The Sangha Maha Nayaka Committee (Mahana) is a government-appointed council that oversees and regulates Myanmar's Buddhist clergy.

“They skipped their procedures to take action against someone,” he said, adding that he is in hiding because the military is pursuing him in anger, though he knows he will have to face trial.

In defense of his posts, Thawbita said that organizations and institutions like the military should accept reasonable criticism.

“If not, this organization could behave like a group of animals because it will not act according to any laws or regulations,” he said.

“I will keep criticizing them [the military],” the monk said. “If they can’t stand our criticism and keep showing their anger, it is like they are showing their low class and standards.”

“I posted on my Facebook page that ‘working on the rule of law is the same as working on real religious matters and honest politics,’” he said. “We have nothing good from the military. The military can’t make the rule of law and it is above the law.”

“We all have to put the military under the law,” Thawbita said. “The army’s purpose is to protect people, not to hurt them. But these days, the army exists only to protect the business interests of the families of top generals.”

Military too sensitive

Kyaw Min Swe, executive director of the Myanmar Journalism Institute and a member of the Myanmar Press Council, said the military should not be so sensitive to criticism.

“If the military charges or arrests people who write about it, then it’s as if the military itself is hurting its own dignity,” he said. “The military is powerful,” he said. “When you have power, you will have more dignity if you show generosity.”

Thawbita, who established a local charity called the Bawa Alin Foundation, participated in Myanmar’s Saffron Revolution, a series of protests in September and October 2007 triggered by the ruling military junta government’s removal of subsidies on the sale price of fuel.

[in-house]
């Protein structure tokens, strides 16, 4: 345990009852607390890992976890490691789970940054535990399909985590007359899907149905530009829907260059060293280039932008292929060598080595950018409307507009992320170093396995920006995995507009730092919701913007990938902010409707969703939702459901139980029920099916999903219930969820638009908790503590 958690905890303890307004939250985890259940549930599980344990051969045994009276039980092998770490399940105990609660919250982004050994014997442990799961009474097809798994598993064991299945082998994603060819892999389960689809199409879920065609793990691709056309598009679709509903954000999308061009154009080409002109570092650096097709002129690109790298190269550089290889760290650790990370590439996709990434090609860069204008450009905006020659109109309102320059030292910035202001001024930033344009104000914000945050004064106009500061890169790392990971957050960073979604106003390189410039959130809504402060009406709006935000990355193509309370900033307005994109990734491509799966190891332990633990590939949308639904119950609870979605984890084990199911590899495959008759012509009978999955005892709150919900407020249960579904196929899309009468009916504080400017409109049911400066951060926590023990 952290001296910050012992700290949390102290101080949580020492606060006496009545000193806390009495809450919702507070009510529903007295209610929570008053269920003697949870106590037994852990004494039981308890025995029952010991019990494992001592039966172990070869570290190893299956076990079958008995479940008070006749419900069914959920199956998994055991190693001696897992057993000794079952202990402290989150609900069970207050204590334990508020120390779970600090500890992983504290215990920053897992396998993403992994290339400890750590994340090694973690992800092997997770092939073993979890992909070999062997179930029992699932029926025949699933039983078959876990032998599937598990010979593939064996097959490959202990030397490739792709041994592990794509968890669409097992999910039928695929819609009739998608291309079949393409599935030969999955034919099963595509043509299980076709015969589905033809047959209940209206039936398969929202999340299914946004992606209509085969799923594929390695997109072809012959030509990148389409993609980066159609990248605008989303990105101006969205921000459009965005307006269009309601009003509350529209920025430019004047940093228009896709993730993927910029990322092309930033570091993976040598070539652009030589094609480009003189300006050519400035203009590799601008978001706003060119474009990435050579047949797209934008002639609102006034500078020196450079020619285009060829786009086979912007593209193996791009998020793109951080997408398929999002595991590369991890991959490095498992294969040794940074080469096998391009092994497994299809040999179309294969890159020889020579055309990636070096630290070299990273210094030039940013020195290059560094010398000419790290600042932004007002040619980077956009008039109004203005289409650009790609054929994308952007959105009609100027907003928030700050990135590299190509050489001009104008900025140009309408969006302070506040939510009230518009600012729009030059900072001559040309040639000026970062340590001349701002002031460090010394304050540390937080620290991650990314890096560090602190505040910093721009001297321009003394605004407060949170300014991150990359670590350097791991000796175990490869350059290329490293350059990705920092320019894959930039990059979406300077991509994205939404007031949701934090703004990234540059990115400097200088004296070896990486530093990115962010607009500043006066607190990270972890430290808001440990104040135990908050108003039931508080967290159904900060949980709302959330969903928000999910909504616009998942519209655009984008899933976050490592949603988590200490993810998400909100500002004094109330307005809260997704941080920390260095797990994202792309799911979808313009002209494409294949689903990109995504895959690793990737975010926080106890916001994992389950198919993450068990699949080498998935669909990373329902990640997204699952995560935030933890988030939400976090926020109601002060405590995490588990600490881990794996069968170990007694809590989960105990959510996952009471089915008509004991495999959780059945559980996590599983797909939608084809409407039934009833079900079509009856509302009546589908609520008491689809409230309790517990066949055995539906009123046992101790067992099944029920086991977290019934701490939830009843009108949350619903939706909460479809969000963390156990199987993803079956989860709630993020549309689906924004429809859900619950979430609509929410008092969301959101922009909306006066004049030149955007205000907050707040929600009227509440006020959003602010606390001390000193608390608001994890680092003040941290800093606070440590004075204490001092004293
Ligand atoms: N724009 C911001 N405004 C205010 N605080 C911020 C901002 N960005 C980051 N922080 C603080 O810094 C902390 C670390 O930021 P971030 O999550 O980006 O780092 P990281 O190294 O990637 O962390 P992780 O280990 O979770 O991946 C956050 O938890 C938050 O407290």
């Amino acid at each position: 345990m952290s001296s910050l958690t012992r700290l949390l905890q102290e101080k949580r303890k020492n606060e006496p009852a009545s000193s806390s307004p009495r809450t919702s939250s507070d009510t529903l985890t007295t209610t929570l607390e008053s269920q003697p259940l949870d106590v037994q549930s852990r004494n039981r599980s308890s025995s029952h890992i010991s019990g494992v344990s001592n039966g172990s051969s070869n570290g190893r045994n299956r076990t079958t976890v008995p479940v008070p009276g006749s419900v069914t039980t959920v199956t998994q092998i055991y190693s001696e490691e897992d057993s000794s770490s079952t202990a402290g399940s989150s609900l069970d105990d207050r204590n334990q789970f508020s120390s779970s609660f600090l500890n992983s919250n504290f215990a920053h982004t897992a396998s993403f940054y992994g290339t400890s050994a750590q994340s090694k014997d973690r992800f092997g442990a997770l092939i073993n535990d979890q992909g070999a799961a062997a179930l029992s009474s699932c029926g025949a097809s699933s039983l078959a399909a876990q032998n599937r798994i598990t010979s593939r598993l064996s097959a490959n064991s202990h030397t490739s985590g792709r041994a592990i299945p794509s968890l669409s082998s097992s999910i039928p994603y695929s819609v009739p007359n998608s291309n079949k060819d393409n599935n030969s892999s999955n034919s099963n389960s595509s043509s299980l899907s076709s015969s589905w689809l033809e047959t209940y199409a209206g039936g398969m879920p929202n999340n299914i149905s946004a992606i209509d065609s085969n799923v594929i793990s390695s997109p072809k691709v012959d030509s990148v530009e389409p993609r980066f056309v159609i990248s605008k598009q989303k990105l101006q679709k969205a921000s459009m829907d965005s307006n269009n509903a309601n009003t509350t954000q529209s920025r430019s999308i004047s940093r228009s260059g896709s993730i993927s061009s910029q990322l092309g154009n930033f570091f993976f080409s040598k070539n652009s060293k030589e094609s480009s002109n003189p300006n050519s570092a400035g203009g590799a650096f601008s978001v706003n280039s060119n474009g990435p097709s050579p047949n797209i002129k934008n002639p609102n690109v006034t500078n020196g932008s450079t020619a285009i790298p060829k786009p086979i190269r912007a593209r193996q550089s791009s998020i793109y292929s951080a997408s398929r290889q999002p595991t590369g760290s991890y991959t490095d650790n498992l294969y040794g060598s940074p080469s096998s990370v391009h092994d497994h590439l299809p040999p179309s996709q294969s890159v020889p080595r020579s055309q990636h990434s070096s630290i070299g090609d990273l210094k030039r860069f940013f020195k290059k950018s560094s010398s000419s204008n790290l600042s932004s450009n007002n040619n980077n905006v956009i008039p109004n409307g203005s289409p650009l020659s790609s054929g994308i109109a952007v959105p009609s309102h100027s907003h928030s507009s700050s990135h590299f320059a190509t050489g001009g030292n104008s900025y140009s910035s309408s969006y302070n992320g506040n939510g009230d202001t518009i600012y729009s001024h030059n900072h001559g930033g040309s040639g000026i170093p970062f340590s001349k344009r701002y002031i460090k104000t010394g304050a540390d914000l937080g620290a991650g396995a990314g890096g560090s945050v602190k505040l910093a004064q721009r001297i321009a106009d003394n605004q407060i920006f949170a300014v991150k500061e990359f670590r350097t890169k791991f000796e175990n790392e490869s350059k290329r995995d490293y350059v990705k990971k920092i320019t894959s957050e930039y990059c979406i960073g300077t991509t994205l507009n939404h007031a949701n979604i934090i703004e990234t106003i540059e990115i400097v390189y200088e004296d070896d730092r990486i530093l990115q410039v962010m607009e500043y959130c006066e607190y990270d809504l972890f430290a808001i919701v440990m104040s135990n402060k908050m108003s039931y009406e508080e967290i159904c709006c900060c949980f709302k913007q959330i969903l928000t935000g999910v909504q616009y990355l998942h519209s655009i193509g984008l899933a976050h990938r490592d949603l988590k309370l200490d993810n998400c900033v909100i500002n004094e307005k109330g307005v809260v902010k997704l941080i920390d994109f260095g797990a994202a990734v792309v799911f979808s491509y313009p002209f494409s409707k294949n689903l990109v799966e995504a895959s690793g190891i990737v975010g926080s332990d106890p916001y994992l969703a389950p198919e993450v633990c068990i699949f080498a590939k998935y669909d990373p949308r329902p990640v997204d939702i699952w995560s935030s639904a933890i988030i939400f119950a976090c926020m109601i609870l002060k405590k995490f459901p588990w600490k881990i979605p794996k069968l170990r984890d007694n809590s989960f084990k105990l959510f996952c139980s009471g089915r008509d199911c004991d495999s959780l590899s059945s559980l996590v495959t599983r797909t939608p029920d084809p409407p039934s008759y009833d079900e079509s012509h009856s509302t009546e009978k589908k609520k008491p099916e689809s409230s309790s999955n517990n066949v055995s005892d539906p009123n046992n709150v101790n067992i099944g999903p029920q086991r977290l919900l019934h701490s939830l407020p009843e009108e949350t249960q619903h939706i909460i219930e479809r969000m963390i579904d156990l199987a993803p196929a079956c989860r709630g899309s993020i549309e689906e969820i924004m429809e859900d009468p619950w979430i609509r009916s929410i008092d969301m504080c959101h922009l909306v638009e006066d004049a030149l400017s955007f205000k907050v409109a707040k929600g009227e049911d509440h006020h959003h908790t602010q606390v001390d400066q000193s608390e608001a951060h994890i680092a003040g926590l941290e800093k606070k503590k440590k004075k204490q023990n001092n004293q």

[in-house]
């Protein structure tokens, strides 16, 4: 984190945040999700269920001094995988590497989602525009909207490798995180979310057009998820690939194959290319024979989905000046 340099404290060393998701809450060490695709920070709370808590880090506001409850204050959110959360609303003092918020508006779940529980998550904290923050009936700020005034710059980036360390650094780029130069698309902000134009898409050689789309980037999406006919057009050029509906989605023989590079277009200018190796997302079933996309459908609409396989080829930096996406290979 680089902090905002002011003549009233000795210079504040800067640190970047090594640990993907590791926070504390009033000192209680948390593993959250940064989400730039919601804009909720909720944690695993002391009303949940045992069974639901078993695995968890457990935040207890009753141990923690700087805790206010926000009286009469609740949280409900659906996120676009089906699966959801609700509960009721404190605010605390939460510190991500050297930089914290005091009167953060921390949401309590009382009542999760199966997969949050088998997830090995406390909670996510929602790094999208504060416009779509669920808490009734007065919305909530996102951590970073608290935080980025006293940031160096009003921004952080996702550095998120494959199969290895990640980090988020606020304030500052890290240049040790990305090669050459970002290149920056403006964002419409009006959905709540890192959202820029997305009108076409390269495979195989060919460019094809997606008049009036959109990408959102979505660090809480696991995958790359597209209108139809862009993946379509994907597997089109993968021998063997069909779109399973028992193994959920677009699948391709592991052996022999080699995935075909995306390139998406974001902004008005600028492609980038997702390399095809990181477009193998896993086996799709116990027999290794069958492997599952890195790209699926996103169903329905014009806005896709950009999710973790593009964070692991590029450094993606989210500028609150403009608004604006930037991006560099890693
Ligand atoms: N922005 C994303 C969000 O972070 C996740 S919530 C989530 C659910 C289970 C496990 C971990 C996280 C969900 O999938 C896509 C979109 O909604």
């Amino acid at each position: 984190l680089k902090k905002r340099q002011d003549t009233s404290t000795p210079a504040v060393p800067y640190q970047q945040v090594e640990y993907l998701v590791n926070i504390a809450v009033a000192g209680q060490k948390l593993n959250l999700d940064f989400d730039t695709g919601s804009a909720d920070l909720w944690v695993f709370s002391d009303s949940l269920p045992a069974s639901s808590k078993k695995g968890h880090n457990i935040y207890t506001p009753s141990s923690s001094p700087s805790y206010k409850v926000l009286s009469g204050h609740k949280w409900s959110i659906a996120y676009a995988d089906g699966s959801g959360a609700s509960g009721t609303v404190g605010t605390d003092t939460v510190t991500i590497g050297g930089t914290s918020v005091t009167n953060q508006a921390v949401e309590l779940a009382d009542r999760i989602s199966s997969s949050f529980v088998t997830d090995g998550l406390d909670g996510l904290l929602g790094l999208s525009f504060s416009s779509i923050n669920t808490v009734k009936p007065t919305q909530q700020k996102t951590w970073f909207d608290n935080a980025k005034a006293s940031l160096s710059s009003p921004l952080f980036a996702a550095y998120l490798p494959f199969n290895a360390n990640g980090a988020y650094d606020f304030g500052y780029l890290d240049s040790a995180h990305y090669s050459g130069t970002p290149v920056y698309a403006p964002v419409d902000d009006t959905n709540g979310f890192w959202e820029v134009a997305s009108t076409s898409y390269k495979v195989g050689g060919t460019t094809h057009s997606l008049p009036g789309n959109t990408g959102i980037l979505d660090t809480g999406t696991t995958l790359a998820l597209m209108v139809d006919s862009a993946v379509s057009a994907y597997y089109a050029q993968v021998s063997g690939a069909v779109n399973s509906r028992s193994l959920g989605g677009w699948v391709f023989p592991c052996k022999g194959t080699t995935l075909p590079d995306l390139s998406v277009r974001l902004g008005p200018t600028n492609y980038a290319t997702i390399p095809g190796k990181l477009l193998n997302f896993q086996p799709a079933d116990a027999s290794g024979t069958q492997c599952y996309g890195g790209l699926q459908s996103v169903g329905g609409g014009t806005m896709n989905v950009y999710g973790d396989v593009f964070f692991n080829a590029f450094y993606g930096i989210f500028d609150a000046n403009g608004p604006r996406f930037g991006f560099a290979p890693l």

“Thawbita pointed out the military’s weaknesses, and many people hate that,” said Ashin Min Thone Nya, a monk who was a leader of the Saffron Revolution.

“He wants people to come to love the military,” he said. “If the military sees his posts as positive criticism and tries to improve its shortcomings, people will love it again. But if the military intends to jail a monk, there will be more hatred for it.”

Myanmar human rights lawyer Thein Than Oo said Thawbita has been writing his opinions on social media openly while he performs charity work.

“I don’t want this kind of issue happening while our country is in crisis and is getting a lot of pressure from the international community,” he said.

On Sept. 18, a United Nations-mandated fact-finding mission issued a report calling for top military commanders, including Min Aung Hlaing, to be prosecuted by the International Criminal Court for genocide against Rohingya Muslims in Rakhine state during a military-led crackdown in 2017.

Security forces carried out a campaign of violence against the minority group that left thousands dead and forced more than 700,000 across the border to Bangladesh.

On Monday, an army newspaper reported that Min Aung Hlaing warned the international community a day earlier not to interfere in Myanmar’s internal affairs, as global leaders headed to New York for the U.N. General Assembly.

Reported by Nay Rein Kyaw and Kyaw Zaw Win for RFA’s Myanmar Service. Translated by Khet Mar. Written in English by Roseanne Gerin.